Periodontal disease (gum disease) is an inflammatory disease that affects the soft and hard structures that support the teeth. The main cause of the disease is a film containing millions of bugs known as ‘plaque’. Presence of plaque next to the gum line leads to gum inflammation. Persistent gum inflammation (gingivitis) can lead to loss of attachment of the gum from the tooth surface and subsequently loss of bone that supports the teeth in the jaw bone (periodontitis). This can lead to gum infections, teeth becoming loose, moving and even falling out. Periodontitis is a common disease worldwide, usually affecting adults over 30 years of age. However, some people are more susceptible to the disease than others. Data from the World Health Organization (WHO) indicates that 5-20% of the population is affected by severe periodontitis which leads to the loss of one or more teeth. Habits such as smoking also increase our susceptibility to the disease.
Several research studies have suggested that periodontal disease is associated with a variety of other diseases, including heart disease, diabetes, rheumatoid arthritis and obesity. However, saying that two conditions are associated does not mean that one causes the other. Inflammation is the key link between the association of gum and general health. Bacteria in the mouth can be transferred to the rest of the body via the bloodstream. Areas of gum inflammation can affect inflammation throughout the body and vice versa. Furthermore, all the above diseases share common risk factors such as smoking, heavy drinking, high calorie (fats and sugars) diet and lack of exercise.
Research has indicated that periodontal disease increases the risk of heart disease. The inflammation caused by periodontal disease may be responsible for this risk.
A two-way relationship has been found between gum diseases and periodontitis. Diabetics present with more severe gingivitis and periodontitis and periodontal disease is often considered a complication of diabetes. Those who have poorly controlled diabetes are especially at risk. On the other hand, severe periodontal disease can increase blood sugar levels. There is some evidence that indicates that periodontal treatment, (treatment for gum disease) can improve glycaemic control (control of blood sugar levels).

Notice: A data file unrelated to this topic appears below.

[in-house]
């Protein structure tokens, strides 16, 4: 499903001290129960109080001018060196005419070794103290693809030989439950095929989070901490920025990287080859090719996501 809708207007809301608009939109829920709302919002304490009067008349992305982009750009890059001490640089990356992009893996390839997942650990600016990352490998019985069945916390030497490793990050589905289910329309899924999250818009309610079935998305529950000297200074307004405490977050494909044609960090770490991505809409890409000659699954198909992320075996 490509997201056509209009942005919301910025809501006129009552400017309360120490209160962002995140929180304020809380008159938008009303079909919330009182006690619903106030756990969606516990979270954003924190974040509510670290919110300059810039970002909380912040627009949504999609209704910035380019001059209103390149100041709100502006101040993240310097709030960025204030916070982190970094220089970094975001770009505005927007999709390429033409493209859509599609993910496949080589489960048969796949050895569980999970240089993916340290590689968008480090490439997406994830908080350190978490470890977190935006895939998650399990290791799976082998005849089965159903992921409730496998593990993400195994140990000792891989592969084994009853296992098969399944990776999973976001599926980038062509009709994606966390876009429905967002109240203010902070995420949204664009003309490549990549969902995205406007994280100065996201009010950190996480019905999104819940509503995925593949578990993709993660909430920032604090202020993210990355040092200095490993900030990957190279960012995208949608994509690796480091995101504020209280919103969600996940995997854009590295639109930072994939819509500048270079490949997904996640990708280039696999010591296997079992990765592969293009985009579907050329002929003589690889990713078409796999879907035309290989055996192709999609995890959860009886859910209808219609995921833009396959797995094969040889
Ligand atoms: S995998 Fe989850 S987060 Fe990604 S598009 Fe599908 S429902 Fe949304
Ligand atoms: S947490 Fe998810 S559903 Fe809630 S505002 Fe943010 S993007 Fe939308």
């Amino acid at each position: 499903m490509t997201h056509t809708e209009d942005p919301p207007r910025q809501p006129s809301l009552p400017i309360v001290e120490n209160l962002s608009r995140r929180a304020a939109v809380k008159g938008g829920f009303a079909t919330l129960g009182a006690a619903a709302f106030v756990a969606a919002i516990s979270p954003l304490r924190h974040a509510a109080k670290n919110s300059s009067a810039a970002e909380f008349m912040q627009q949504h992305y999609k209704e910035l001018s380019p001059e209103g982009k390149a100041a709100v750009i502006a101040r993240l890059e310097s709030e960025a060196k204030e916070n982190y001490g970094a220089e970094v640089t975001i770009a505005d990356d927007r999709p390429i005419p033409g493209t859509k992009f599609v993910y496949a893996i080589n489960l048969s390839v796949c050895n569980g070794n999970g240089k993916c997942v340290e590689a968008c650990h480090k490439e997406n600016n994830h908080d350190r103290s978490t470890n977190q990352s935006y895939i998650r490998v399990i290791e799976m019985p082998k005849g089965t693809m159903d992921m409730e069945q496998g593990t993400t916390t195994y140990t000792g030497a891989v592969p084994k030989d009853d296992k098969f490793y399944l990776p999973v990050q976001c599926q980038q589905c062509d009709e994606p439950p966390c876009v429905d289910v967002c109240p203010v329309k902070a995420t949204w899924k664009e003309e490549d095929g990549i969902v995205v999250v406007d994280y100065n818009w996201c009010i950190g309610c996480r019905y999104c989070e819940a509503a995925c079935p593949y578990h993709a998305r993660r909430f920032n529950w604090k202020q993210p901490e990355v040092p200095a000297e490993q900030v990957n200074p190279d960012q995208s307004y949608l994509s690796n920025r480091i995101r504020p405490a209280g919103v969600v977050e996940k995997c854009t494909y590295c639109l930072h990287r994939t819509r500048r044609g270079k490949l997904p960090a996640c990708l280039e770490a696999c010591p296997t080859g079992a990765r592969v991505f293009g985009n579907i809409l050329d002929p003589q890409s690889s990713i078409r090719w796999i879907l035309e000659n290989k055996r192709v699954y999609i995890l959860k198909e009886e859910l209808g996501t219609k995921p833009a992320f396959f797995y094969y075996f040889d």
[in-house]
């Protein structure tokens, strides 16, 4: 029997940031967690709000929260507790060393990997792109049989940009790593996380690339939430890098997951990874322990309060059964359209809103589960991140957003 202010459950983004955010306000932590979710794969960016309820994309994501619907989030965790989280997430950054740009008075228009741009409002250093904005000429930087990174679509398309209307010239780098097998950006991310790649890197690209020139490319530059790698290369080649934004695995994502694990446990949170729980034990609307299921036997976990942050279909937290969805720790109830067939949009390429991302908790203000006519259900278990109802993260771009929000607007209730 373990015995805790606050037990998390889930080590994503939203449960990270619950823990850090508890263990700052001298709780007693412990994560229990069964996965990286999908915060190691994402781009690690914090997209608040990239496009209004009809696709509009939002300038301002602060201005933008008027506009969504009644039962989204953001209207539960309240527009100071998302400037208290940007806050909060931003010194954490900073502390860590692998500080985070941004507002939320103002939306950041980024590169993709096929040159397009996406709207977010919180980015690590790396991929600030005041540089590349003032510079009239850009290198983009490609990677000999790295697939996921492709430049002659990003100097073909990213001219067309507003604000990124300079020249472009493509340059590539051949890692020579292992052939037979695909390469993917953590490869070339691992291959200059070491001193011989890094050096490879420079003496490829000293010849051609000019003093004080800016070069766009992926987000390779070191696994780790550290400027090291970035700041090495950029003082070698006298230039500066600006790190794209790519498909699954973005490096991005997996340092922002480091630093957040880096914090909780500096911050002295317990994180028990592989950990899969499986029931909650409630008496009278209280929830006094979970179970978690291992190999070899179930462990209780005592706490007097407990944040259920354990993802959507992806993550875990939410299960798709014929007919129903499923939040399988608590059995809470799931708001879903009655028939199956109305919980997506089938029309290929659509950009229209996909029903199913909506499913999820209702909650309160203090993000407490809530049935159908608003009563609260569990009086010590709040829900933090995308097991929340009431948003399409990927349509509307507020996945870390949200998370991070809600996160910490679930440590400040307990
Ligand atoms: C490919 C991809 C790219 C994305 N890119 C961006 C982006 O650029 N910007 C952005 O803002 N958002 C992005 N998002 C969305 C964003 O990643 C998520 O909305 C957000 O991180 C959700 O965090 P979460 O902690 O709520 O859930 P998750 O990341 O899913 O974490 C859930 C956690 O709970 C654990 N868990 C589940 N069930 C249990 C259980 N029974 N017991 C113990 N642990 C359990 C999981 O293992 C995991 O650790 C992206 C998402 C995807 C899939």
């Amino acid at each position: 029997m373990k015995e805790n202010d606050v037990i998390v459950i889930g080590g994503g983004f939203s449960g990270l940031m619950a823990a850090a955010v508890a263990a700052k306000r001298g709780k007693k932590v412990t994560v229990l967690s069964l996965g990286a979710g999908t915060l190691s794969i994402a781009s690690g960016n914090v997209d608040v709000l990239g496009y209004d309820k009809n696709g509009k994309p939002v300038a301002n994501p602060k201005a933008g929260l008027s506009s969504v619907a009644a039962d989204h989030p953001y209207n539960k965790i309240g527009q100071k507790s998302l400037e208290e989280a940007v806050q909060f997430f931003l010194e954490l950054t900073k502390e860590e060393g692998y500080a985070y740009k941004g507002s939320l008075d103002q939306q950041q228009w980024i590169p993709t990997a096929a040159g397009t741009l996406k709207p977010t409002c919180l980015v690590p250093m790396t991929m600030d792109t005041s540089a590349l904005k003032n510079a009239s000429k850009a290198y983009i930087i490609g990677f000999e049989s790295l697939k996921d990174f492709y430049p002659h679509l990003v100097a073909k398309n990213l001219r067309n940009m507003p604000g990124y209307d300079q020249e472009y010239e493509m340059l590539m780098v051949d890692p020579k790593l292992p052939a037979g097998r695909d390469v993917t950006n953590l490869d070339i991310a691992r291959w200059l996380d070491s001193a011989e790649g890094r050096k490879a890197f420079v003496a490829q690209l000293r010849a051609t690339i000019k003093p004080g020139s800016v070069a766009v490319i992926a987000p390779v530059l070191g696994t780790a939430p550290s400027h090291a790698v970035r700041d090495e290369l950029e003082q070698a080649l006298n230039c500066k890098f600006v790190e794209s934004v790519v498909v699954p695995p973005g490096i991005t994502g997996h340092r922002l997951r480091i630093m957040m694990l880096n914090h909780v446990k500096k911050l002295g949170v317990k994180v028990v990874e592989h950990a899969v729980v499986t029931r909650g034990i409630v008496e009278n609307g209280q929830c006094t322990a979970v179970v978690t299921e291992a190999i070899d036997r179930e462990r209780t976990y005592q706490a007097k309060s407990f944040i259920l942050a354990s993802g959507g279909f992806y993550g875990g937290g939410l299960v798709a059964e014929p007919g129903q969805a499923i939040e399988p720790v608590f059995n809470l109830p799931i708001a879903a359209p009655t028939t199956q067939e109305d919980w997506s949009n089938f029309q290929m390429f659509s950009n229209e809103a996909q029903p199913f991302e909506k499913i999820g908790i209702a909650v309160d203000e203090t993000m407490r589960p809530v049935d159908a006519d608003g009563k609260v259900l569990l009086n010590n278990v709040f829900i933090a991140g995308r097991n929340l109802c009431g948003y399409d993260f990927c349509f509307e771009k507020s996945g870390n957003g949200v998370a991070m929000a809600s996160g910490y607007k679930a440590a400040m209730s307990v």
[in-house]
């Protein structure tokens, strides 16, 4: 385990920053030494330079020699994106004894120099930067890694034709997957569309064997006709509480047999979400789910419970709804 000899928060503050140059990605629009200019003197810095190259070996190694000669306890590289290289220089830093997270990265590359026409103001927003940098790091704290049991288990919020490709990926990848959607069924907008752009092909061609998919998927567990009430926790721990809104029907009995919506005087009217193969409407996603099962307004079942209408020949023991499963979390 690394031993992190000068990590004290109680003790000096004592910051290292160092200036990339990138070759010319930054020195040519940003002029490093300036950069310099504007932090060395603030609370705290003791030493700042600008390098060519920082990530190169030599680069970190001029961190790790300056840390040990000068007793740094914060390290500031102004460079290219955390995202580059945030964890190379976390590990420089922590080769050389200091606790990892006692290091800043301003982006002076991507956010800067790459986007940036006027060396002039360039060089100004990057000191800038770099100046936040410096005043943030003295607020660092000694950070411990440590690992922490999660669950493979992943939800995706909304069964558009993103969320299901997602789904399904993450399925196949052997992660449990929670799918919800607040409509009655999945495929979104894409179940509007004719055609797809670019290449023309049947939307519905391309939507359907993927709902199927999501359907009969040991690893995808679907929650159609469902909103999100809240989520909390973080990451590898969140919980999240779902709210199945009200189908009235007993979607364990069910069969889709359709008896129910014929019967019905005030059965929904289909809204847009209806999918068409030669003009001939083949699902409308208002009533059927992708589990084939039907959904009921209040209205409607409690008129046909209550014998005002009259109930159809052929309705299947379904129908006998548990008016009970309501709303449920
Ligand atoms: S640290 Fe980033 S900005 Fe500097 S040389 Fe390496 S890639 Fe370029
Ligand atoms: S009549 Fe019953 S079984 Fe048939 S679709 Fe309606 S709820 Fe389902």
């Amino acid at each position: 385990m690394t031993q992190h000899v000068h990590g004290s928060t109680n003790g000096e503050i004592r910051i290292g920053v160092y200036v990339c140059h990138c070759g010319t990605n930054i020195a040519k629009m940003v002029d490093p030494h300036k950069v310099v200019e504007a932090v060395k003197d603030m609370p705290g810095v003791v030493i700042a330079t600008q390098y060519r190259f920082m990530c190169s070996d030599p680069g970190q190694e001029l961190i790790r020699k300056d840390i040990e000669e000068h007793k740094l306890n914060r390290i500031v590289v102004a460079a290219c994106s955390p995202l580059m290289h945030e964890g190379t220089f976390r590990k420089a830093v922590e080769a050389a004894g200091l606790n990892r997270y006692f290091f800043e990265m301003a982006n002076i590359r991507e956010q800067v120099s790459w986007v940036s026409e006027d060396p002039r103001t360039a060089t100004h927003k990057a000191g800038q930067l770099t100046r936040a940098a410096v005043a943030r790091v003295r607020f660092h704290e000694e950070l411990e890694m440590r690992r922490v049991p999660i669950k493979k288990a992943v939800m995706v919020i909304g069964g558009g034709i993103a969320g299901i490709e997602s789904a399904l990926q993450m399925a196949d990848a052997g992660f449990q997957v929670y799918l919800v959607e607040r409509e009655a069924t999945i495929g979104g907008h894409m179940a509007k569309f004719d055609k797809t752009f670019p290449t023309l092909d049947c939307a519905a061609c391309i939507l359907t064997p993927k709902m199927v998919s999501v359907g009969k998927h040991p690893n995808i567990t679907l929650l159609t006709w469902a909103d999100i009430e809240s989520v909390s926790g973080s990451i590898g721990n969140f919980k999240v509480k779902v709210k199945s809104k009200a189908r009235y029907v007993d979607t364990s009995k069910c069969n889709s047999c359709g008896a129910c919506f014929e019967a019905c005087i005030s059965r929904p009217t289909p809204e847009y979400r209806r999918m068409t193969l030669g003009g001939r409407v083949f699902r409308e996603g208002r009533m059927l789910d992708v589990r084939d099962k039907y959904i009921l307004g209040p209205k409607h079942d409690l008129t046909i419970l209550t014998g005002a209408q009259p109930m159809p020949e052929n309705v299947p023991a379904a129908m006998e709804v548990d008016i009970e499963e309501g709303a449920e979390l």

A strong association between periodontitis and rheumatoid arthritis has been suggested – again this is possibly due to the inflammatory response.
Research has suggested an association between obesity and periodontitis. It seems that obese or overweight individuals are at a higher risk of getting affected by periodontitis or of their gum disease getting worse.
Weak associations between periodontitis and osteoporosis, respiratory diseases, cancer, stress and depression have been proposed but more research is required.
Suffering from any of the above diseases puts our gums and oral health at risk. On the other hand, poor oral health and excessive gingival inflammation can affect our general health. We need to keep in mind that our oral health is the mirror of our general health and well-being. Regular dental visits, hygiene treatment and assessment of our gum health is essential along with daily effective oral hygiene habits.
At The Dee Shapland Dental Surgery, we are dedicated to providing our patients with a thorough oral health assessment and to help patients achieve high levels of oral cleanliness.
Smoking is a habit that affects our general and oral health, increasing the risk of gum disease, oral cancer, heart disease, respiratory disease and so on. We are proud to have a free smoking cessation service to help you to STOP smoking to increase your chance of achieving a healthy lifestyle and healthy smile.
This article was written by Anastasios Plessas Associate Dentist – Dee Shapland Dental Surgery
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Dee Shapland Dental will be reopening on Monday 15 June.
Thank you for your patience whilst we finalise the huge amount of compliance and training in order to provide you with safe and effective care.
We will be contacting our patients who have had a dental emergency or problems initially and we ask that if you have a dental emergency in the meantime please call: 07778059518 to speak to Nick or Anastasios who will endeavour to help you.
Please click on the link below to read our latest blogs describing our return to practice and your ‘new dental journey’. If you visit our Facebook page, Anastasios has made a short video to help you plan for your next visit.
We look forward to seeing you soon.
Nick, Anastasios & All the Dee Shapland Dental team